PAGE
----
Small Projects

Project 17 – Monster Wallets

After the epic effort of sewing for a fussy tween, school  holidays, and endless festivities, I opted for a small project off my to-do list: monster wallets for my boys. We often go to “car boot sales” with the kids to support my husband’s work, and we usually give the kids a little bit of money to spend each. It’s small and inconsequential to us, of course, and they always buy awful mangy soft toys, but it does teach them about the finite value of  money, budgeting, and here, they also learn haggling. The other thing that prompted me to make wallets was that during Raya, the month-long celebration at the end of Ramadan, kids are often given small pouches with a little money in it, called “duit Raya”. This way, they would have somewhere to collect their stash.

I self-drafted this pattern by making two large rectangles 19cm x 11cm (one in the main fabric and one in the lining), and (all other pieces are from lining fabric) 2 more rectangles 19cm x 10cm. I sewed these together on one long edge, turned and pressed so wrong sides were together.I used a 5mm seam allowance for all of the sewing on this project. Next, I cut 3 rectangles 8cm x 9.5cm. I folded these in half so they measured 9.5cm x 4cm and ironed in place, then finished the raw edges. I placed the first of these on the large rectangles that were sewn together, 1cm from the top and aligning the left sides. I sewed around the sides and bottom, then layered the next piece 1.5cm down from the top of the last, keeping the left sides aligned, and again sewed around the sides and bottom. Finally, the last piece is sewn over the others so the left side and bottom align with the large rectangle, and sides and bottom are sewn. This created the “card” pockets.

 

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The card pouches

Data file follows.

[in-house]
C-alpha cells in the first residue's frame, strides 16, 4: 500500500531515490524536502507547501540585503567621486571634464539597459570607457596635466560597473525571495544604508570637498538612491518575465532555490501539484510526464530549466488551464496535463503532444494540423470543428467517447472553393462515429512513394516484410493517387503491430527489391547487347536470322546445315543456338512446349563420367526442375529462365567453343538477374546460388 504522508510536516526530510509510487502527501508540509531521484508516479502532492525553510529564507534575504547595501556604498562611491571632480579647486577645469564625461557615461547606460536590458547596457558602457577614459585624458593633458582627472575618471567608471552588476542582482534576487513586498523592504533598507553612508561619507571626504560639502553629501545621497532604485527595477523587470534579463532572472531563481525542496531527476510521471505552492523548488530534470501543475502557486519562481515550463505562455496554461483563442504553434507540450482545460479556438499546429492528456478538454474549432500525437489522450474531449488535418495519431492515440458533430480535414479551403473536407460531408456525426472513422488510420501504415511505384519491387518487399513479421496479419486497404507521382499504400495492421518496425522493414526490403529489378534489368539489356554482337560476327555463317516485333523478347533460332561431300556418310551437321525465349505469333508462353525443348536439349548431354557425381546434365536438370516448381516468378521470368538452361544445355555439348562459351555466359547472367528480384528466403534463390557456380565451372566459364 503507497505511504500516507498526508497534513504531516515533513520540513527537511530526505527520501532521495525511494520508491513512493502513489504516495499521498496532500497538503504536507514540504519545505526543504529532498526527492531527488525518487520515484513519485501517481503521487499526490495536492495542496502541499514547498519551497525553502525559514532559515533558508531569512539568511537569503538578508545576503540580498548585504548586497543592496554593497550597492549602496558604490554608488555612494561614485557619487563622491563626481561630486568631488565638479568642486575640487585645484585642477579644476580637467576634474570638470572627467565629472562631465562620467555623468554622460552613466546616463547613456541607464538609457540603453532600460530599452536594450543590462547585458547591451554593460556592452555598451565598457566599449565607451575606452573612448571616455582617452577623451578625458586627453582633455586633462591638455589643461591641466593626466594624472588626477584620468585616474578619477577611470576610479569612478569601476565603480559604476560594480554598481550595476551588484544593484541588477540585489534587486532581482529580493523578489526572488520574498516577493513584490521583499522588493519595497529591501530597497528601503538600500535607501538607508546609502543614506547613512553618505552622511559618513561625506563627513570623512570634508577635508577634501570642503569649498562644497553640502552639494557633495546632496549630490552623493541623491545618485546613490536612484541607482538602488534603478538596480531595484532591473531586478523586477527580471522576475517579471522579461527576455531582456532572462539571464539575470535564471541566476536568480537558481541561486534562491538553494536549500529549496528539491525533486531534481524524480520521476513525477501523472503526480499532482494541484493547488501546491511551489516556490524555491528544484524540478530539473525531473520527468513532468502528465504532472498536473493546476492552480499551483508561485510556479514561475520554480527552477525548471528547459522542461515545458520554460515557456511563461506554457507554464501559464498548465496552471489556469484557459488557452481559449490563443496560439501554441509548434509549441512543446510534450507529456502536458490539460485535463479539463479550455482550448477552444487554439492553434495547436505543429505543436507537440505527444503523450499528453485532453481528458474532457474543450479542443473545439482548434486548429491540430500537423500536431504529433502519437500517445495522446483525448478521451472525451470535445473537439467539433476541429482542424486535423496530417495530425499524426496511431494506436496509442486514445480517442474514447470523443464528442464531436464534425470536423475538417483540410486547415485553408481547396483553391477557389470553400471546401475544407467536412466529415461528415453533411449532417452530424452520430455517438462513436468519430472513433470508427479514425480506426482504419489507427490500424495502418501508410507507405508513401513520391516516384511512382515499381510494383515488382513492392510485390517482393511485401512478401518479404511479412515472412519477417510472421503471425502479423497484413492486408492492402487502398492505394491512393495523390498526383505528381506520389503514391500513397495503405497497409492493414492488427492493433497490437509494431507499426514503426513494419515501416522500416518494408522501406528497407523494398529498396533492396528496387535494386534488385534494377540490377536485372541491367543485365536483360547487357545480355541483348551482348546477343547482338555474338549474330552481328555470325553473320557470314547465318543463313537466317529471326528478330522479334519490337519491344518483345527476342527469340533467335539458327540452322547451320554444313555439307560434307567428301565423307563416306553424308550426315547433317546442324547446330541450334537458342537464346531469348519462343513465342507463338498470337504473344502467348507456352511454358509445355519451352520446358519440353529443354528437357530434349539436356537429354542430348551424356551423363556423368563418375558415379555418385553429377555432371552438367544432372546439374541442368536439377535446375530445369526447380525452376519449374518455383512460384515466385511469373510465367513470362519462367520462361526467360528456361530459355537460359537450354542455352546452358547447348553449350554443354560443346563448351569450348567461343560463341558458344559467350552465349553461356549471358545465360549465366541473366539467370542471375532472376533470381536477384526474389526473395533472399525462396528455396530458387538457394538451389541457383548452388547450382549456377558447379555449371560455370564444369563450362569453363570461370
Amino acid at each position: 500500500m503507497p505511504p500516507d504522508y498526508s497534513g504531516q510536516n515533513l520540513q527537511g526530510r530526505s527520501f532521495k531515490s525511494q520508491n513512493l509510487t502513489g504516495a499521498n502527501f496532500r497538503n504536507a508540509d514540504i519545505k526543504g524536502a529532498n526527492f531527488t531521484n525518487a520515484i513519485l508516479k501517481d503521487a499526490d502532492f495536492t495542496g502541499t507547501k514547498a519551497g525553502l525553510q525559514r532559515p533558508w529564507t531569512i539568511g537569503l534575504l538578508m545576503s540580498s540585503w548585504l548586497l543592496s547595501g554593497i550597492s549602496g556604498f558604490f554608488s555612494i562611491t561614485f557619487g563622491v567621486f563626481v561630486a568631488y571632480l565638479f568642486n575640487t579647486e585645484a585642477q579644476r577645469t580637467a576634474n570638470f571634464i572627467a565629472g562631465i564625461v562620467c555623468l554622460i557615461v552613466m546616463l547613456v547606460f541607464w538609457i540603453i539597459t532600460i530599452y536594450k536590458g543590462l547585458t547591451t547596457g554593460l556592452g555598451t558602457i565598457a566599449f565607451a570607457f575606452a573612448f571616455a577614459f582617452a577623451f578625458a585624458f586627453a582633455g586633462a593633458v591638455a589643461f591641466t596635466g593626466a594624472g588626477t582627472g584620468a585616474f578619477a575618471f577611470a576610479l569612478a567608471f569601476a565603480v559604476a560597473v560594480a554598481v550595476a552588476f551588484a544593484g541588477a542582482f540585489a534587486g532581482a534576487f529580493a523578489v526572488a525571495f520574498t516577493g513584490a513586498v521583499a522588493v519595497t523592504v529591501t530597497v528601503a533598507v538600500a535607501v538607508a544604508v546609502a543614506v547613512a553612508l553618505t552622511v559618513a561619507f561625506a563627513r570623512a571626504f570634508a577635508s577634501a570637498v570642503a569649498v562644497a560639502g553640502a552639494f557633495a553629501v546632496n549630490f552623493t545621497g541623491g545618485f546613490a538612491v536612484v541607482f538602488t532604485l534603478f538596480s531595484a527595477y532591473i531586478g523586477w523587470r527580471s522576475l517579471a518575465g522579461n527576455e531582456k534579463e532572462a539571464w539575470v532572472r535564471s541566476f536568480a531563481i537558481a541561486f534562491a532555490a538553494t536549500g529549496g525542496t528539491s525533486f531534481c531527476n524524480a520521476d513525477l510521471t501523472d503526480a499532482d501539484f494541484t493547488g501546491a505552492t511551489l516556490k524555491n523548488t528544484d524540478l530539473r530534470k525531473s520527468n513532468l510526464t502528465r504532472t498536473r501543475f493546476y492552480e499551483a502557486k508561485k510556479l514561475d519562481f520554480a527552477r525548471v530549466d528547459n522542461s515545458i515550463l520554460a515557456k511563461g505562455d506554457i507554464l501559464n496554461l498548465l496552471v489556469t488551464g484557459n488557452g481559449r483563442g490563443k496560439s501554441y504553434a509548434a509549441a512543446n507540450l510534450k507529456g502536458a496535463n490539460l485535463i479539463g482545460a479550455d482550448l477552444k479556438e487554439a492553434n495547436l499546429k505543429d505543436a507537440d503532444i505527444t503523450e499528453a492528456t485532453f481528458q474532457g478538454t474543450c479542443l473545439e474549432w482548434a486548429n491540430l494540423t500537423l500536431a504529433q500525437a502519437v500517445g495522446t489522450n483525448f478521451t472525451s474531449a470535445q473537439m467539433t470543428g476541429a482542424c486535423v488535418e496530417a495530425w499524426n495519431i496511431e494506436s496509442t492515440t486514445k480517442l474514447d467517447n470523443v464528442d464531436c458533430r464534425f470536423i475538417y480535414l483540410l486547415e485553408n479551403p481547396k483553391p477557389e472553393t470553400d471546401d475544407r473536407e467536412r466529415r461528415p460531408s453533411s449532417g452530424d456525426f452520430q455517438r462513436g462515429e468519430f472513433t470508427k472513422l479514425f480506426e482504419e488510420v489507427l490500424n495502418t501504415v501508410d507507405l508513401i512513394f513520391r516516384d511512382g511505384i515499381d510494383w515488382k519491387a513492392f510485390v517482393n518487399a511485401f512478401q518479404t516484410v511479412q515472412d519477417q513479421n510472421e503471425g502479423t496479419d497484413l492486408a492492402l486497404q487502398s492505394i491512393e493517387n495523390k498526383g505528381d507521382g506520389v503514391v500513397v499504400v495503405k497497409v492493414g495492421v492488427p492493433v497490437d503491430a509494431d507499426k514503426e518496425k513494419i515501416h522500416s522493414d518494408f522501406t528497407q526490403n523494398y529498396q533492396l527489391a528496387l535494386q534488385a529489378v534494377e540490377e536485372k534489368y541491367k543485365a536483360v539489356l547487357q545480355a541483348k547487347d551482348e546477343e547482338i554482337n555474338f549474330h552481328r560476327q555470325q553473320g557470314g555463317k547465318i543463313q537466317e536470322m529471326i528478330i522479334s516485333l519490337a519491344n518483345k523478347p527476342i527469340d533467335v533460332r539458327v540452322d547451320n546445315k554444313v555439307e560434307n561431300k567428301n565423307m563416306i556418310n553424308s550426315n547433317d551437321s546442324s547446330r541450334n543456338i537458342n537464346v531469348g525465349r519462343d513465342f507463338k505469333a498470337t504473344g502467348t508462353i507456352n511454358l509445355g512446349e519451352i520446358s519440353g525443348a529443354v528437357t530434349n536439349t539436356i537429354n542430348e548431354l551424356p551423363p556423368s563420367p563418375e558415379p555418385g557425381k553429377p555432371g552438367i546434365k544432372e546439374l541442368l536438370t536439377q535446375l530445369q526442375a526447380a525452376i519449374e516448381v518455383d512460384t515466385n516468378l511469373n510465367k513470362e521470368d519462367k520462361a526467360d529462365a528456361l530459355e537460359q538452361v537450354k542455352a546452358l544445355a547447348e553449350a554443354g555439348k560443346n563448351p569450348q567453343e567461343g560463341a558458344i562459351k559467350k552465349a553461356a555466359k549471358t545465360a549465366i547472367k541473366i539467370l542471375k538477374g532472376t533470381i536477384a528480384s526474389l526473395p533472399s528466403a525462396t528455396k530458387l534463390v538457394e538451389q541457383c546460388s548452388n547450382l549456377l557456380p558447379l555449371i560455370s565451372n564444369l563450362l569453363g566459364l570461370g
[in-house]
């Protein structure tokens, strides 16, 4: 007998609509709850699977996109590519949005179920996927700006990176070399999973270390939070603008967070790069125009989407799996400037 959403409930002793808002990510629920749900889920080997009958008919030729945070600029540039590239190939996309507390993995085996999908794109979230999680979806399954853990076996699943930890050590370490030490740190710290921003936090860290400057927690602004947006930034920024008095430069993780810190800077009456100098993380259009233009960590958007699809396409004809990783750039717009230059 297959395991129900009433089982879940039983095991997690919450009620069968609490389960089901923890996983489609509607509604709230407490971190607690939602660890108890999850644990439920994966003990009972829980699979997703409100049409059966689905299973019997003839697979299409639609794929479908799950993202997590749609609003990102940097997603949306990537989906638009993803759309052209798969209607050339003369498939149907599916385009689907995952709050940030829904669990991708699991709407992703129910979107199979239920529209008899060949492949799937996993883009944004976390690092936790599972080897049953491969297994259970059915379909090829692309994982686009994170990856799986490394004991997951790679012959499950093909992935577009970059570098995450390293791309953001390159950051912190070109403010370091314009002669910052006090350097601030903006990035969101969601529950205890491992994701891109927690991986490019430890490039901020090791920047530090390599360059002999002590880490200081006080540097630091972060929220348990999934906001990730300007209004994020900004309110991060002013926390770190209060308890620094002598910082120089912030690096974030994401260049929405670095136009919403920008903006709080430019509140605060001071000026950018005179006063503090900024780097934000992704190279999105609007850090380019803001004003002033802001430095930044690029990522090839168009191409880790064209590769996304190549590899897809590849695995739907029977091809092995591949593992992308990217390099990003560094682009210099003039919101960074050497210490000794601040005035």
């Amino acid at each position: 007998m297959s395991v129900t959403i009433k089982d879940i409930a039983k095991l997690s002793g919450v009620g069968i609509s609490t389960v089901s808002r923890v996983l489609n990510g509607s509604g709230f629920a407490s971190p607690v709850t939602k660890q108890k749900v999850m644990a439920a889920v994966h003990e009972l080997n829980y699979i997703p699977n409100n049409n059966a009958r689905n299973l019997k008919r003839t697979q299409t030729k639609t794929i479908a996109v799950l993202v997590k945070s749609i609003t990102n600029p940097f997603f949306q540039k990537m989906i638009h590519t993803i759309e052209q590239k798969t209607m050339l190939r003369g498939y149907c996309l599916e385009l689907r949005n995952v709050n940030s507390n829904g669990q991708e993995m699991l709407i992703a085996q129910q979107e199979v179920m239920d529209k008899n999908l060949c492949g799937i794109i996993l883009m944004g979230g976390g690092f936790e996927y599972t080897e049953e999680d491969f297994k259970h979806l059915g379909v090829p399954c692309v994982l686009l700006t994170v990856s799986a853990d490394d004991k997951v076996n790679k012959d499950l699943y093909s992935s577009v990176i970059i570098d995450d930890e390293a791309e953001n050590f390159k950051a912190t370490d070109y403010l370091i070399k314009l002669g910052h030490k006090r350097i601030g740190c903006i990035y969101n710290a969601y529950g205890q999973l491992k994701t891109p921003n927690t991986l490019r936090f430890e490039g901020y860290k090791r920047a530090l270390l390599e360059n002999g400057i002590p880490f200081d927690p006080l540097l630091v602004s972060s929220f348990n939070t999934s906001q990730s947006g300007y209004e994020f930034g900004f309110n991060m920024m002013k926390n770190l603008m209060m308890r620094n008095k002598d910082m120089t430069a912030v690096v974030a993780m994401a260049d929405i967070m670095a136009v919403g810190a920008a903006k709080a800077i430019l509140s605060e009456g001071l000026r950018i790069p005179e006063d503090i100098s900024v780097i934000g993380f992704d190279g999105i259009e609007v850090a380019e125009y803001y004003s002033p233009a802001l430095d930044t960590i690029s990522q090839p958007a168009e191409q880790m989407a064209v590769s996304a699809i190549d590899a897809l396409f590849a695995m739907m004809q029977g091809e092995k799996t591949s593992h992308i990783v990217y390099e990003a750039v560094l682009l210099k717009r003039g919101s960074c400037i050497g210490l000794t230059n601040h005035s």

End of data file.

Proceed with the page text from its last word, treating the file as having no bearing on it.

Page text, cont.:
Now, I made the coin pouch. I cut two crescents about 9cm wide, and 4cm tall at the highest point. On one crescent, I sewed a small strip of velcro which will serve as the closure for the coin pouch. On the other crescent, I sewed crazy eyes. I cut a string of “teeth” from felt, sandwiched it between the two crescents, and sewed around the edges, leaving a gap to turn, then turned and pressed. For the pocket itself, I cut a rectangle 9.5cm x 9cm. I folded the top down by 5mm, then another 1cm and stitched down. I finished the raw edges, folded them under by 5mm, then pressed. I sewed a small Velcro strip (opposite side to the piece on the pouch flap) to the centre of the pocket along the top edge. Now, I positioned the pocket so it was 7mm up from the bottom, overlapping the card pouches, and stitched around the edges, leaving the top edge open. Next I placed the pouch flap along the top edge of the base rectangle above the pocket, so the Velcro aligns, and stitched it down. Next, I put this large rectangle on top of the single lining rectangle left (the largest rectangle), aligning it at the bottom and sides, and sewed around these three sides.

 

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Hungry monster coin pouch flaps

 

To make the face on the front, I started by cutting out face pieces from felt. You can use whatever shapes you want, but remember, you’ll need to leave space for the clasp strap, and also that your face will need to fit entirely on the right half of your outer piece. I cut two pieces from outer fabric that measured 6cm x 3cm. I sewed around 3 sides, leaving a short side open, then turned out the right way. I used corduroy for my outer and in hindsight I could have used something a little lighter in weight, and also something less textured (turning small corduroy pieces is horrible. Now I pinned this to the outer fabric, on the left side, halfway down, and placed my lining on top, with all the pockets touching right side to with the outer fabric. I sewed around the outside leaving a gap of about 8cm to turn, trimmed the corners, turned and stitched up the gap. and they were finished!

 

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I left the teeth free, mostly, to add some texture and personality

 

My boys loved these, but honestly, they were so fiddly, I couldn’t wait for them to be finished so I could do something fun again. Now their plentiful duit Raya has a safe home, guarded by hungry money monsters!

 

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Finished insides. They’re a bit bulky but the kids don’t mind. They have a slot for notes, a pouch for coins, and card pockets. What more could any little boy (or girl) want?

 

 

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